NORTHAMPTON — When David Pomerantz retires at the end of the year, he’s not going to put up his feet and relax. He’ll continue working with governments to improve energy efficiency and address climate change, and he’ll spend a little time in Ireland.
Northampton’s director of Central Services, Pomerantz, 70, announced his retirement in October after 15 years overseeing the department that provides maintenance, heating and cooling, plumbing and electrical services, energy management, security and much more to city properties, including the schools.
Speaking last week at his Memorial Hall office, Pomerantz said he plans to assist in the transition to a new director, then focus his efforts on a budding business venture called Sea Change Associates that will help government agencies implement climate change mitigation measures.
“I’m a kid who grew up on the south shore of Long Island on the beaches, so things like the environment, the oceans, have always been important to me,” he said. “I’ve always been involved in a lot of environmental causes, and that has sort of shaped my work.”
Pomerantz said he has visited Ireland twice and he plans to do so again in an effort to meet with officials and exchange climate change expertise and ideas.
“Of course, I’ve got to bring my banjo with me so I can play in the pubs,” he said. “I try to play at least a half-hour at night. It doesn’t happen every night, but it’s a great instrument.”
After earning a community planning and urban design degree from the University of Cincinnati, Pomerantz spent some time as a city planner for the state of Vermont before moving to Amherst in 1977. He worked as a state environmental director for the nonprofit organization MassPIRG, then took a job at UMass Amherst performing “microstudies” for the U.S. Department of Energy.
The International City Management Association hired Pomerantz in 1980 and he moved to Washington, D.C. He traveled the country to conduct management workshops and training sessions on topics including energy efficiency and sustainability.
“It really left a lasting impression with me,” Pomerantz said. He added that he felt so drawn to the cause of protecting the environment that he never considered another career path.
After his work in D.C., he returned to Amherst and started a construction company, Elements of Structure, which he ran for 23 years while also serving for two decades as an on-call Amherst firefighter and FEMA disaster relief worker.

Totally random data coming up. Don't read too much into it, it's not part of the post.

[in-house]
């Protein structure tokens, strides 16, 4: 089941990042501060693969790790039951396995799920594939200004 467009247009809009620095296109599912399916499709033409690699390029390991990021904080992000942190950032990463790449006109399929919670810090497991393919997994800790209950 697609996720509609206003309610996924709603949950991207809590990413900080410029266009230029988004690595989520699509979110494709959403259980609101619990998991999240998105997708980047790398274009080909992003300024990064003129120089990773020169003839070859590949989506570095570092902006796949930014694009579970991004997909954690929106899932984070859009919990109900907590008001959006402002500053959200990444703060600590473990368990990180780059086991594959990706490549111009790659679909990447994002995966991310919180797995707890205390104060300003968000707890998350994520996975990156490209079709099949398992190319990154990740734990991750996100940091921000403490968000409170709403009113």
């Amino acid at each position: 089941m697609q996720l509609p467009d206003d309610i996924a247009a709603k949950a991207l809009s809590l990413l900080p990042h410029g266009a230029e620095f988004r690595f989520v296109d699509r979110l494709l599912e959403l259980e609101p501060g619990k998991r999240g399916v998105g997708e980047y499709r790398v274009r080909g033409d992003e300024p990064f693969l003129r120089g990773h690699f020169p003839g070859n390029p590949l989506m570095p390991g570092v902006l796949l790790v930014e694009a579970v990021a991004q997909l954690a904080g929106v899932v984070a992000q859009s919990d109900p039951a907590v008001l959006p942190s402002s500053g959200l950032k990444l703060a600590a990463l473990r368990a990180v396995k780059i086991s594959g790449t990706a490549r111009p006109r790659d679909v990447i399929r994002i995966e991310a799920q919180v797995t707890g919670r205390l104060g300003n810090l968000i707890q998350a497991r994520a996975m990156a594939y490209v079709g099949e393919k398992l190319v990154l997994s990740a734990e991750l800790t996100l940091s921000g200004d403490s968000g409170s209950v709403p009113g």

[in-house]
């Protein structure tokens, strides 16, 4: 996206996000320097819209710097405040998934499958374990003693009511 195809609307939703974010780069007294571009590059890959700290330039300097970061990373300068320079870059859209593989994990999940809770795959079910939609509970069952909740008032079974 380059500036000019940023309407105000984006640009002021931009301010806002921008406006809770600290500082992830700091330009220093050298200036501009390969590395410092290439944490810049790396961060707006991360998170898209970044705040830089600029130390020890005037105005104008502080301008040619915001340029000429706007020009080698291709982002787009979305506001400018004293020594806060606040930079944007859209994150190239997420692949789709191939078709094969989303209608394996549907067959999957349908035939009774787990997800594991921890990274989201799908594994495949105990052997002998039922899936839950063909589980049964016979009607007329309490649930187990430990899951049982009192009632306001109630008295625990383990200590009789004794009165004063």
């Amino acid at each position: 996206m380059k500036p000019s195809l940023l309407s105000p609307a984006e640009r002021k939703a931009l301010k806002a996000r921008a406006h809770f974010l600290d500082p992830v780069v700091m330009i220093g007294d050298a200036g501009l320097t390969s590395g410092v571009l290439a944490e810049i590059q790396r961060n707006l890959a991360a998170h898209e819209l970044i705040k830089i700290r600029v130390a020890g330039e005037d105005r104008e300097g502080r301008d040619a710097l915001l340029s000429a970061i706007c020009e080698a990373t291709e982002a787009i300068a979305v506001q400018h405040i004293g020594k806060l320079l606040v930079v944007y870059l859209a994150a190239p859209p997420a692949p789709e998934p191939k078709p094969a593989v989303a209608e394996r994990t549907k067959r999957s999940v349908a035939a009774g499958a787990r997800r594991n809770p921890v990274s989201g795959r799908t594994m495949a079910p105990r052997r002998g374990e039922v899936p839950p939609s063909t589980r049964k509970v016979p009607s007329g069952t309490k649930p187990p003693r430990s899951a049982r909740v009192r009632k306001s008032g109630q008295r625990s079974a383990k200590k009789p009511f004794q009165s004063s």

“I spent a month in Florida after Hurricane Andrew (in 1992). I remember being in communities doing assessments — not even structural assessments because there was nothing left. … Unless you had a compass, you didn’t know where you were,” Pomerantz said. “Neighborhoods, as flat as this desk.”
In 2004, the Northfield Mount Hermon School hired Pomerantz as a construction manager to oversee the expansion and upgrade of its campus in Gill. He said he considered himself a sort of “orchestra leader, getting all that collaboration done between people and projects,” and carried that attitude with him to his next gig at Central Services in Northampton.
Now living in Leyden, Pomerantz was first appointed Central Services director by Mayor Clare Higgins in May 2007. He earned praise from incumbent Mayor David Narkewicz for his work to modernize the department.
“He has been the consummate team player and problem solver,” Narkewicz said of Pomerantz in a statement, “and under his direction, Central Services has played a critical role in advancing the city’s goals for accessibility, energy efficiency, and sustainability across all of its facilities.”
“We are really the veins and arteries of municipal operations,” Pomerantz said. “You don’t really think about the veins and arteries in your body, but without it, the city couldn’t provide all the services it does through the other departments. It takes a lot of effort, both physically and planning-wise.”
Pomerantz and his crew — Central Services employs nearly 60 people — run the annual “blitz” to repair, remodel and upgrade every school building in the city during summer vacation, the only eight-week period when the schools are otherwise empty. They are also partly responsible for carrying out the city’s goal of net carbon neutrality by 2050, including reducing building energy loads, replacing street lights with LEDs and installing electric vehicle chargers in municipal parking lots.
“In my tenure here, I’ve really tried to bring on people who are experienced, they’ve got their licenses and certifications, they’re committed and aggressive as far as being positive employees,” Pomerantz said. “I’ve got a great team here.”
In 2020, Pomerantz completed a climate resilience certificate program through Antioch University. His capstone project was an assessment of mitigation measures for coastal flooding in five New England states.
“With climate impacts being so risky, as far as not understanding timeframes or how bad it could get … I decided to do my final project on, what is the state of implementation?” he said.
His new company, Sea Change Associates, will conduct research and provide technical assistance “to help move people along.” He said that even though every country and world region “may be structured differently, they’re all dealing with the same issues.”
Mayor-elect Gina-Louise Sciarra will ultimately appoint Pomerantz’s successor after she takes office on Jan. 3.
Brian Steele can be reached at firstname.lastname@example.org.